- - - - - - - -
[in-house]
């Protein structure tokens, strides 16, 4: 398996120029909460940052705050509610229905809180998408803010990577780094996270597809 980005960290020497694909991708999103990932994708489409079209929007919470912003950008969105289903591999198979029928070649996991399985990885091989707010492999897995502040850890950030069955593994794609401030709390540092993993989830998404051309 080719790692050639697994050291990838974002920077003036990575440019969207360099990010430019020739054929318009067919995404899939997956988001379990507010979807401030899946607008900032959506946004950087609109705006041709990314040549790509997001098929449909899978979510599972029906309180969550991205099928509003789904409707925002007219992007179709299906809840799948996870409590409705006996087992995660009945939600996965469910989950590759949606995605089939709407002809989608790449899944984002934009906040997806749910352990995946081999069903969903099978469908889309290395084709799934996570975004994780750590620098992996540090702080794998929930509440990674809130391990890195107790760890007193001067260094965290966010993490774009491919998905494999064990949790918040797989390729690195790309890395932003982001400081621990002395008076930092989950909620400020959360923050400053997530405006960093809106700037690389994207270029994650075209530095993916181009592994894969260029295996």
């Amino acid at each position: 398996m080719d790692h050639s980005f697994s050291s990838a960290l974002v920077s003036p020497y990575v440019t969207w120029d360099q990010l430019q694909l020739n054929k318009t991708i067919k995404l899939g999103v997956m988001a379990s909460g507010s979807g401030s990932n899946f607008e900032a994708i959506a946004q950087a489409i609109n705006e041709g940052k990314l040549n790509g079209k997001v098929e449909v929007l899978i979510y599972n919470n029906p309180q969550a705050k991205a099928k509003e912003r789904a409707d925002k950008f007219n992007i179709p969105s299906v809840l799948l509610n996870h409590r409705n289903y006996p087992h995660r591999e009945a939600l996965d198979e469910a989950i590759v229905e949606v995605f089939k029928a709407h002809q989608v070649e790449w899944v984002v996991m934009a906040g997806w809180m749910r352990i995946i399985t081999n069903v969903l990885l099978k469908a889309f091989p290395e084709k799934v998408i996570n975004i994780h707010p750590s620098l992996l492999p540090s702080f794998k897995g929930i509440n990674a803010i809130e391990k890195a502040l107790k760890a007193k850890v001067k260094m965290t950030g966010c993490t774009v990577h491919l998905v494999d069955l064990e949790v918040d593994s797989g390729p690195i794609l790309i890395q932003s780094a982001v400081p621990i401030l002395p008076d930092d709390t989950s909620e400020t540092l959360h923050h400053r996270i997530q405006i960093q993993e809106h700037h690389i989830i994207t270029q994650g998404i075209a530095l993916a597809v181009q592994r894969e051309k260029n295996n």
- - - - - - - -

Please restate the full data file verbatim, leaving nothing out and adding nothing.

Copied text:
[in-house]
């Protein structure tokens, strides 16, 4: 398996120029909460940052705050509610229905809180998408803010990577780094996270597809 980005960290020497694909991708999103990932994708489409079209929007919470912003950008969105289903591999198979029928070649996991399985990885091989707010492999897995502040850890950030069955593994794609401030709390540092993993989830998404051309 080719790692050639697994050291990838974002920077003036990575440019969207360099990010430019020739054929318009067919995404899939997956988001379990507010979807401030899946607008900032959506946004950087609109705006041709990314040549790509997001098929449909899978979510599972029906309180969550991205099928509003789904409707925002007219992007179709299906809840799948996870409590409705006996087992995660009945939600996965469910989950590759949606995605089939709407002809989608790449899944984002934009906040997806749910352990995946081999069903969903099978469908889309290395084709799934996570975004994780750590620098992996540090702080794998929930509440990674809130391990890195107790760890007193001067260094965290966010993490774009491919998905494999064990949790918040797989390729690195790309890395932003982001400081621990002395008076930092989950909620400020959360923050400053997530405006960093809106700037690389994207270029994650075209530095993916181009592994894969260029295996």
């Amino acid at each position: 398996m080719d790692h050639s980005f697994s050291s990838a960290l974002v920077s003036p020497y990575v440019t969207w120029d360099q990010l430019q694909l020739n054929k318009t991708i067919k995404l899939g999103v997956m988001a379990s909460g507010s979807g401030s990932n899946f607008e900032a994708i959506a946004q950087a489409i609109n705006e041709g940052k990314l040549n790509g079209k997001v098929e449909v929007l899978i979510y599972n919470n029906p309180q969550a705050k991205a099928k509003e912003r789904a409707d925002k950008f007219n992007i179709p969105s299906v809840l799948l509610n996870h409590r409705n289903y006996p087992h995660r591999e009945a939600l996965d198979e469910a989950i590759v229905e949606v995605f089939k029928a709407h002809q989608v070649e790449w899944v984002v996991m934009a906040g997806w809180m749910r352990i995946i399985t081999n069903v969903l990885l099978k469908a889309f091989p290395e084709k799934v998408i996570n975004i994780h707010p750590s620098l992996l492999p540090s702080f794998k897995g929930i509440n990674a803010i809130e391990k890195a502040l107790k760890a007193k850890v001067k260094m965290t950030g966010c993490t774009v990577h491919l998905v494999d069955l064990e949790v918040d593994s797989g390729p690195i794609l790309i890395q932003s780094a982001v400081p621990i401030l002395p008076d930092d709390t989950s909620e400020t540092l959360h923050h400053r996270i997530q405006i960093q993993e809106h700037h690389i989830i994207t270029q994650g998404i075209a530095l993916a597809v181009q592994r894969e051309k260029n295996n």